Legendary musician Tansen, who adorned Akbar’s court, is recognized as having introduced a number of innovations, ragas and compositions. At the royal house of Gwalior, Raja Mansingh Tomar (1486-1516) encouraged the shift from Sanskrit to the local idiom Hindi as the language for classical songs. Dhrupad as rendered today too developed in his court. Dhrupad singing was the strong point of Gwalior gharana, the oldest of the five major schools of music, including Agra, Delhi, Jaipur and Kirana. The Dhrupad became almost extinct in the first half of the 20th century till it was revived by the Dagar Brothers.

Simultaneously, the bhakti and Sufi movemenst led by Meerabai, Kabir, Tulsidas and Surdas also had an impact on Hindustani music, so did folk songs of different regions.

After the dissolution of the Mughal Empire, the patronage of music continued in smaller princely kingdoms like Lucknow, Patiala and Banaras, giving rise to the diversity of styles that is known as gharanas. In the early 20th century, Vishnu Digambar Paluskar emerged as a torchbearer of Hindustani music. His books on music as well as the Gandharva Mahavidyalaya that he opened in Lahore in 1901 helped foster a movement away from the closed gharana system. Paluskar's contemporary 'Chaturpandit' Vishnu Narayan Bhatkhande recognized the many rifts that had appeared in the structure of North Indian classical music. He undertook extensive research visits to a large number of gharanas, collecting and comparing compositions. Between 1909 and 1932, he brought out the monumental Hindustani Sangeetha Padhathi (4 volumes), which provided a transcription and notation for Hindustani music for the first time.The ragas as we know them today were classified and consolidated into 10 thaats in this landmark work.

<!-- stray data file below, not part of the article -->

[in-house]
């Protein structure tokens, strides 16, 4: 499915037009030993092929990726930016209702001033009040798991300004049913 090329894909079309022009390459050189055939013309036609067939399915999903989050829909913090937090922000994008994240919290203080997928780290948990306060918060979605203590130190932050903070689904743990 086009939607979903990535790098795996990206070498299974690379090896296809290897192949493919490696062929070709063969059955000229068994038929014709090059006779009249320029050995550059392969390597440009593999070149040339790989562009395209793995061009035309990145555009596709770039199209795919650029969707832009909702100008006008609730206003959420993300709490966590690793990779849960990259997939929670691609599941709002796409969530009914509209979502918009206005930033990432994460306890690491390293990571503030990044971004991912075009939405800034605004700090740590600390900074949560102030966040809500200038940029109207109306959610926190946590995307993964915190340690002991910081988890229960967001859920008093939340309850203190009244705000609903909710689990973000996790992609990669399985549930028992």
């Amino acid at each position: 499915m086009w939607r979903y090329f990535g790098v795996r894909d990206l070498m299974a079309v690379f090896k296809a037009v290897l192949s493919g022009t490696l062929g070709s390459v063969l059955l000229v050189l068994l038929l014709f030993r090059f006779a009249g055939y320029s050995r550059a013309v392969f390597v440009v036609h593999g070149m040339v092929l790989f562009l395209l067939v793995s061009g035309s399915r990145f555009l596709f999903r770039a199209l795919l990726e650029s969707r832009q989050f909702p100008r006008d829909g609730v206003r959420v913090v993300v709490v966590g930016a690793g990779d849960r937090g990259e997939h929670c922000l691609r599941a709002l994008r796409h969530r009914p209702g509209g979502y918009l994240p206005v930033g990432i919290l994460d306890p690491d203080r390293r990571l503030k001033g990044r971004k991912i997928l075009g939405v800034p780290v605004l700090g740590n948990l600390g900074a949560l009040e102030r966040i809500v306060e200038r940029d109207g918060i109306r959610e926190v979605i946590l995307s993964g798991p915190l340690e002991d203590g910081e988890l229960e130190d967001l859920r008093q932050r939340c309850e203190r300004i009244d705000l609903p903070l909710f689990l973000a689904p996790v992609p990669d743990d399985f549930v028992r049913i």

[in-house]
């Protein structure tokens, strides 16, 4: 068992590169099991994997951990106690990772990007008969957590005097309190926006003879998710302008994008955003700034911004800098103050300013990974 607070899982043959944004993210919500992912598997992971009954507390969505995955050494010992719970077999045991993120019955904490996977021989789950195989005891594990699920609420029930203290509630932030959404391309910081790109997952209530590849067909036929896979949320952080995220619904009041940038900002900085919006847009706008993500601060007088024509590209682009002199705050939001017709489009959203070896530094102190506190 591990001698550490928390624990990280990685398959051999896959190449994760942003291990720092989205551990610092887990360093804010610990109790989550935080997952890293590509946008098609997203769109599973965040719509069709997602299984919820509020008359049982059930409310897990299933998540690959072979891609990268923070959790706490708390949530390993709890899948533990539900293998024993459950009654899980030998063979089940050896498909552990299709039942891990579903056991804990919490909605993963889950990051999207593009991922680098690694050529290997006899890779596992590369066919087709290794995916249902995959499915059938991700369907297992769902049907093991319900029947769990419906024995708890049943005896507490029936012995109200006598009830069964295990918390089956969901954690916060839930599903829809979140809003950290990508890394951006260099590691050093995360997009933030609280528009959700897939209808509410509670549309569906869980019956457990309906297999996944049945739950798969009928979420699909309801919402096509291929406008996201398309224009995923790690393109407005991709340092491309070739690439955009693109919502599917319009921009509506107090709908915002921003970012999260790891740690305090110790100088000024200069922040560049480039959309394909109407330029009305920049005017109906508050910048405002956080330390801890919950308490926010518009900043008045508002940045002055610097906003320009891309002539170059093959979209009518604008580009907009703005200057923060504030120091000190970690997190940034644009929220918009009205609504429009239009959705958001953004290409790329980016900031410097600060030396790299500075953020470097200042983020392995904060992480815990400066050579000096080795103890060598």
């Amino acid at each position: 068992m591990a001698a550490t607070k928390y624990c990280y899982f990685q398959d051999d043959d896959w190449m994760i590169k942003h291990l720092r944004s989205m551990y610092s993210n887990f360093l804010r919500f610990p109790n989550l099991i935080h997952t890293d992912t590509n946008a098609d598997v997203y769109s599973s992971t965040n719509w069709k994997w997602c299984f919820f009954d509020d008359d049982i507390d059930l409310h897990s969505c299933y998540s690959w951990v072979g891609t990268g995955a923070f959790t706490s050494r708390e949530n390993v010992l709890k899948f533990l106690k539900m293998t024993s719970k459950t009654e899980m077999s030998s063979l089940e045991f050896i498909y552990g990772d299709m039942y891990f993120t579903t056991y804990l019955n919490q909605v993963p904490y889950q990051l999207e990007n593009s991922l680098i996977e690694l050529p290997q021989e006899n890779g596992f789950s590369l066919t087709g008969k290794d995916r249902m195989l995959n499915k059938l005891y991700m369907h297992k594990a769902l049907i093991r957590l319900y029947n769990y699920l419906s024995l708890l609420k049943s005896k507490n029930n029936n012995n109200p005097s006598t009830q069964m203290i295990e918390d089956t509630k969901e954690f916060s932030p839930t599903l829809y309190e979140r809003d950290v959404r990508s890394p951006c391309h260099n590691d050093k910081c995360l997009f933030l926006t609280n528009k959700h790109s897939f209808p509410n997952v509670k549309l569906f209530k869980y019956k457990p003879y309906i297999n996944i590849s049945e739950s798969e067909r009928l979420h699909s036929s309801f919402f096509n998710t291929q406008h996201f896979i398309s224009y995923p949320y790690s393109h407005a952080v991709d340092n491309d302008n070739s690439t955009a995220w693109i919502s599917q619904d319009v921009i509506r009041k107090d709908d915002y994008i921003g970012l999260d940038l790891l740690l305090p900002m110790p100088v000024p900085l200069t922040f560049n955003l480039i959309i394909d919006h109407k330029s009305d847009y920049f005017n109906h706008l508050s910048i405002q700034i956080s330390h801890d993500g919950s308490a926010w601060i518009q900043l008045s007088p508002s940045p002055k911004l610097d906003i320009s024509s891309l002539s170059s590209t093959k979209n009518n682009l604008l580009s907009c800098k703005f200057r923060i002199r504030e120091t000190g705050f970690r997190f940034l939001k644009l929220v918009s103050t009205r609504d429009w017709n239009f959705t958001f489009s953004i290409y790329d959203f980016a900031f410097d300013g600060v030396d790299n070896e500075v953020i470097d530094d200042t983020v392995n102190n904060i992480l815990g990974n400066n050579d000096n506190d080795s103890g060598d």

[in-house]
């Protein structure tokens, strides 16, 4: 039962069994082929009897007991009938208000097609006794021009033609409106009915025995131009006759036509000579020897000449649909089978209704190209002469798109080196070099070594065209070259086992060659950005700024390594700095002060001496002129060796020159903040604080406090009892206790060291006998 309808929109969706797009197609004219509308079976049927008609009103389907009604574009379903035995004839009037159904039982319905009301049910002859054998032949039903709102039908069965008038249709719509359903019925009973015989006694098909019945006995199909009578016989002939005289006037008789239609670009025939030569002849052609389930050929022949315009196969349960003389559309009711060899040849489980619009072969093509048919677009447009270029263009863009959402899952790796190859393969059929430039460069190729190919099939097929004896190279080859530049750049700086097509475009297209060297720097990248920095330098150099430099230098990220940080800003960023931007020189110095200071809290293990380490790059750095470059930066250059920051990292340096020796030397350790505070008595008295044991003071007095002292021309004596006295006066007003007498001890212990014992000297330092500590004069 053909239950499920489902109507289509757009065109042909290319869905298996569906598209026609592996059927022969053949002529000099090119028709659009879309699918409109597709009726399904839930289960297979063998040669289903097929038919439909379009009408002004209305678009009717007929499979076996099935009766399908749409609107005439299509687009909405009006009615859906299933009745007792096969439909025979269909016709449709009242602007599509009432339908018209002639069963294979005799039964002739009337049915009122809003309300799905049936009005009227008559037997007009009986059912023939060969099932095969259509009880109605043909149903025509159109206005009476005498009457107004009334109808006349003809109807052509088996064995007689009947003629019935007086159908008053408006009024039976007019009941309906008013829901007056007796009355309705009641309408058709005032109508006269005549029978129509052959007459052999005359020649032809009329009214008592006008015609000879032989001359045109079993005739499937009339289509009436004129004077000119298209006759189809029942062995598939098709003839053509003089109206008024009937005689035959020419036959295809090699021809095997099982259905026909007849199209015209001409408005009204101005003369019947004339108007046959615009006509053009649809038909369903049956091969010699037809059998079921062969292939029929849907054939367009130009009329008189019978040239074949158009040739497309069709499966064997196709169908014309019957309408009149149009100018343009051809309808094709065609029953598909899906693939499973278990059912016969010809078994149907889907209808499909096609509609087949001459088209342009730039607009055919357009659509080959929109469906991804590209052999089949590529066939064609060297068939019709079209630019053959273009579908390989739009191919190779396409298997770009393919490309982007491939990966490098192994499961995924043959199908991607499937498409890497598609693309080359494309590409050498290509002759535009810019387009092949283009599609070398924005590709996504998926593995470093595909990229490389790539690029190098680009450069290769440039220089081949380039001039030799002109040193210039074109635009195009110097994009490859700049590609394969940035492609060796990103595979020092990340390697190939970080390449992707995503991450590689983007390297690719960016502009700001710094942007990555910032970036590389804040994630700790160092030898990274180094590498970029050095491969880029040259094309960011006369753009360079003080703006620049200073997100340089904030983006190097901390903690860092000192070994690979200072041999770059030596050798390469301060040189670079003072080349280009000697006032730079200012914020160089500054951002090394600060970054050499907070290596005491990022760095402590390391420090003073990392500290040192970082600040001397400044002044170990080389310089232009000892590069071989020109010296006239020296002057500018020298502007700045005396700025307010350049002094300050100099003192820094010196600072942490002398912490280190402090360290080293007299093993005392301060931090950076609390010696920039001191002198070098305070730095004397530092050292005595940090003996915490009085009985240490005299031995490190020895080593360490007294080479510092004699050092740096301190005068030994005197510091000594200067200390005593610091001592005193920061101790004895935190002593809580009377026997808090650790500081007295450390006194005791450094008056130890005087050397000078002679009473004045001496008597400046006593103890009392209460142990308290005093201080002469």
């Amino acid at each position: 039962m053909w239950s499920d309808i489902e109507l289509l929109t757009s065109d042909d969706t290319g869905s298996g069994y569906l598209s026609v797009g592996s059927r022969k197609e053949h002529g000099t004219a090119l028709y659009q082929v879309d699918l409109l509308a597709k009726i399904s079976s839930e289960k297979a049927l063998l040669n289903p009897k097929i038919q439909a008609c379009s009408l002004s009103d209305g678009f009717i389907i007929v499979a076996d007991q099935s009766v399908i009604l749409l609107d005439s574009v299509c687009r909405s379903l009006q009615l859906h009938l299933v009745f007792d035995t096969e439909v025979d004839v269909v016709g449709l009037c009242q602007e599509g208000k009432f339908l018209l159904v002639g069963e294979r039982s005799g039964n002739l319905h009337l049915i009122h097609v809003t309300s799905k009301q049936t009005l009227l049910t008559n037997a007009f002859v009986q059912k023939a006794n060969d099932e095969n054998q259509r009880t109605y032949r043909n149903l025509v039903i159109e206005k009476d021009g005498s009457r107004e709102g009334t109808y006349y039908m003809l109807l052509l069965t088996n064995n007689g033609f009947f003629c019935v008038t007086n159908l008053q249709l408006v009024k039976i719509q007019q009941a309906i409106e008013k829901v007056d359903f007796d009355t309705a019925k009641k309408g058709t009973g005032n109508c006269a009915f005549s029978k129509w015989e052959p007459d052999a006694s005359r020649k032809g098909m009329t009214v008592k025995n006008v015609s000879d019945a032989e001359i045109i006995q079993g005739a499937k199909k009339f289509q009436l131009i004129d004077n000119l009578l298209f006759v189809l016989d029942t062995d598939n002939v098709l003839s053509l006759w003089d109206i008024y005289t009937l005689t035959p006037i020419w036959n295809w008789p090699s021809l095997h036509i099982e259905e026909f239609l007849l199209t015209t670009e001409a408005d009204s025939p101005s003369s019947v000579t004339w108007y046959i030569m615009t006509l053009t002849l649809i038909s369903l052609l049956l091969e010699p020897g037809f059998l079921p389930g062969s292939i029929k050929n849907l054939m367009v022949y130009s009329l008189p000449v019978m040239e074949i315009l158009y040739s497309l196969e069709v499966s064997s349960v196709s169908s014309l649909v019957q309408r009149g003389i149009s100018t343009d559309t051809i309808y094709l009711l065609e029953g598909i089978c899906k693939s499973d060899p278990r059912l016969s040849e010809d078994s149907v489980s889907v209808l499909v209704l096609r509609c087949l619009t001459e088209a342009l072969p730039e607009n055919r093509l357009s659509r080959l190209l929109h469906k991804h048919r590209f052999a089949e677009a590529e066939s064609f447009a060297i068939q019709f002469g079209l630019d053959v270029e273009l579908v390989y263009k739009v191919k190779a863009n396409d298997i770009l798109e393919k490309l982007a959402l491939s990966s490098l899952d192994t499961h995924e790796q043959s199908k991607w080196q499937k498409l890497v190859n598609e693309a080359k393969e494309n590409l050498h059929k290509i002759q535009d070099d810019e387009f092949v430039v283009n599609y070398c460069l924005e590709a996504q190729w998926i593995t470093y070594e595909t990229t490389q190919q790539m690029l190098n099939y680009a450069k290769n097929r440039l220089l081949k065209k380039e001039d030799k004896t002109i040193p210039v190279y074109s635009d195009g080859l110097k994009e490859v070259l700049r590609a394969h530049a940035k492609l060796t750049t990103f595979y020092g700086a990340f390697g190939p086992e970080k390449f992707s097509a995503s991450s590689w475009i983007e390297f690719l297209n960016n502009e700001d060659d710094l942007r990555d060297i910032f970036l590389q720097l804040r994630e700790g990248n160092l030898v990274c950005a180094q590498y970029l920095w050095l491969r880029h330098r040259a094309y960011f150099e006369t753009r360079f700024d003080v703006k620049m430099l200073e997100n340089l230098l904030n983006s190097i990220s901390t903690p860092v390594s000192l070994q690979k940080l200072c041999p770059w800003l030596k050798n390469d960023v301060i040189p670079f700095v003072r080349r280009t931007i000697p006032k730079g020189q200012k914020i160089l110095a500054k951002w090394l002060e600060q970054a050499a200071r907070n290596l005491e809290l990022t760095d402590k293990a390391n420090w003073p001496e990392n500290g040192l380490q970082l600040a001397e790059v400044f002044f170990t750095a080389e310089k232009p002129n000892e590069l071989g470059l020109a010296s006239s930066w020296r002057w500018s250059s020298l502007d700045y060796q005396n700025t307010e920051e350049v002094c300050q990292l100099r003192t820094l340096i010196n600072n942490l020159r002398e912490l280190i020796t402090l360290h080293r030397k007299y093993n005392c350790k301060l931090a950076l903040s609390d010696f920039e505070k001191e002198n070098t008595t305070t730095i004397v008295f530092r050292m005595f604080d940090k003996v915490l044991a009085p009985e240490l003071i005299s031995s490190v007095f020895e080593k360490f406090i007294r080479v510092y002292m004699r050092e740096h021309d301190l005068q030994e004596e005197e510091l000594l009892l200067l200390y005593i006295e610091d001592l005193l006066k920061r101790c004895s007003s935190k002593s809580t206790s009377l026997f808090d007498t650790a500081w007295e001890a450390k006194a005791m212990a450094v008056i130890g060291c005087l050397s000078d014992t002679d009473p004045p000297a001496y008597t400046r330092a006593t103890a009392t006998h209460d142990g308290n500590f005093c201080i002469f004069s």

Alauddin Khan’s Gurukul at Maihar in no small measure contributed to the making of some topnotch instrumentalists of our times like Ravi Shankar and Ali Akbar Khan.

In the 20th century, Hindustani classical music was put on the world map, particularly the U.S., by renowned sitar player Ravi Shankar, sarod maestro Ali Akbar Khan and tabla wizard Alla Rakha.

The ‘how’ of Hindustani music recital:

Historical roots of both Hindustani and Carnatic classical music stem from Bharata's 3rd century treaties Natyashastra. Of the two streams Hindustani music emphasizes musical structure and improvisation while Carnatic music is kriti (composition) based and gives great importance to sahitya (lyrics).

A typical vocal rendition of Hindustani raga consists of Alap in akaar-a rhythmically free improvisation of the raga-followed by vilambit (slow) and drut (fast) or madhyalaya (medium tempo) khayals set to the rhythmic cycle of Teentaal,Ektaal,Jhaptaal,Rupak etc. with tabla accompaniment. The alap is followed by jod and jhala and vilambit,drut and atidrut (super-fast) gats or compositions in instrumental music.